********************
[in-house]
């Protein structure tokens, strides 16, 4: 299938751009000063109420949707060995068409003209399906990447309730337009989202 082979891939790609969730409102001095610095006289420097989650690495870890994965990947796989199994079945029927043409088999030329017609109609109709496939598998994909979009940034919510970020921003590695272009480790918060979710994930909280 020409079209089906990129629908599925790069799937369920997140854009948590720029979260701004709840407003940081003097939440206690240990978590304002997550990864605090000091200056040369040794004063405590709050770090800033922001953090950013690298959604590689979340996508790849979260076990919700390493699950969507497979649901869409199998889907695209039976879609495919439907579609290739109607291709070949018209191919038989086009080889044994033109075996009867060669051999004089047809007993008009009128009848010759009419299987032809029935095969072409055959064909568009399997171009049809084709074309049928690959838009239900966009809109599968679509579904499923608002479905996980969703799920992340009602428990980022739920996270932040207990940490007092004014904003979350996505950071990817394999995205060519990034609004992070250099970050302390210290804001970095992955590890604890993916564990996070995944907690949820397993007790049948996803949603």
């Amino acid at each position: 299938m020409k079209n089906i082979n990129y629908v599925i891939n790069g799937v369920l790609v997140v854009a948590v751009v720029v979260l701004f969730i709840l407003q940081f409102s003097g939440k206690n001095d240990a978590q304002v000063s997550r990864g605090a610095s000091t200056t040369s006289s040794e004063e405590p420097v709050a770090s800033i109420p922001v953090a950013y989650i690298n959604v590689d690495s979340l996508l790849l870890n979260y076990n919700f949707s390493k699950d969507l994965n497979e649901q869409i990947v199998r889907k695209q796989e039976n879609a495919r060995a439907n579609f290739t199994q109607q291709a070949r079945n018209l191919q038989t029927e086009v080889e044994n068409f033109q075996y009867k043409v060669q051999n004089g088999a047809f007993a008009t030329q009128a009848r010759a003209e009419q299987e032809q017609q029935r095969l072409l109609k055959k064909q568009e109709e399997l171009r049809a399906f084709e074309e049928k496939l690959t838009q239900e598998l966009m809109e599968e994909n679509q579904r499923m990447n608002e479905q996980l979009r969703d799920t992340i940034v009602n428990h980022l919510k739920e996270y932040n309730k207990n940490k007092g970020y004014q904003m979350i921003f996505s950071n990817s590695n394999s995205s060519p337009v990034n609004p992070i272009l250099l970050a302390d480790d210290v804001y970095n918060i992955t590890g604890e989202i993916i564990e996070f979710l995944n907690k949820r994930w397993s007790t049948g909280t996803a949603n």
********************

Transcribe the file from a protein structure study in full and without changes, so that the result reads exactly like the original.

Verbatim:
[in-house]
């Protein structure tokens, strides 16, 4: 299938751009000063109420949707060995068409003209399906990447309730337009989202 082979891939790609969730409102001095610095006289420097989650690495870890994965990947796989199994079945029927043409088999030329017609109609109709496939598998994909979009940034919510970020921003590695272009480790918060979710994930909280 020409079209089906990129629908599925790069799937369920997140854009948590720029979260701004709840407003940081003097939440206690240990978590304002997550990864605090000091200056040369040794004063405590709050770090800033922001953090950013690298959604590689979340996508790849979260076990919700390493699950969507497979649901869409199998889907695209039976879609495919439907579609290739109607291709070949018209191919038989086009080889044994033109075996009867060669051999004089047809007993008009009128009848010759009419299987032809029935095969072409055959064909568009399997171009049809084709074309049928690959838009239900966009809109599968679509579904499923608002479905996980969703799920992340009602428990980022739920996270932040207990940490007092004014904003979350996505950071990817394999995205060519990034609004992070250099970050302390210290804001970095992955590890604890993916564990996070995944907690949820397993007790049948996803949603």
């Amino acid at each position: 299938m020409k079209n089906i082979n990129y629908v599925i891939n790069g799937v369920l790609v997140v854009a948590v751009v720029v979260l701004f969730i709840l407003q940081f409102s003097g939440k206690n001095d240990a978590q304002v000063s997550r990864g605090a610095s000091t200056t040369s006289s040794e004063e405590p420097v709050a770090s800033i109420p922001v953090a950013y989650i690298n959604v590689d690495s979340l996508l790849l870890n979260y076990n919700f949707s390493k699950d969507l994965n497979e649901q869409i990947v199998r889907k695209q796989e039976n879609a495919r060995a439907n579609f290739t199994q109607q291709a070949r079945n018209l191919q038989t029927e086009v080889e044994n068409f033109q075996y009867k043409v060669q051999n004089g088999a047809f007993a008009t030329q009128a009848r010759a003209e009419q299987e032809q017609q029935r095969l072409l109609k055959k064909q568009e109709e399997l171009r049809a399906f084709e074309e049928k496939l690959t838009q239900e598998l966009m809109e599968e994909n679509q579904r499923m990447n608002e479905q996980l979009r969703d799920t992340i940034v009602n428990h980022l919510k739920e996270y932040n309730k207990n940490k007092g970020y004014q904003m979350i921003f996505s950071n990817s590695n394999s995205s060519p337009v990034n609004p992070i272009l250099l970050a302390d480790d210290v804001y970095n918060i992955t590890g604890e989202i993916i564990e996070f979710l995944n907690k949820r994930w397993s007790t049948g909280t996803a949603n």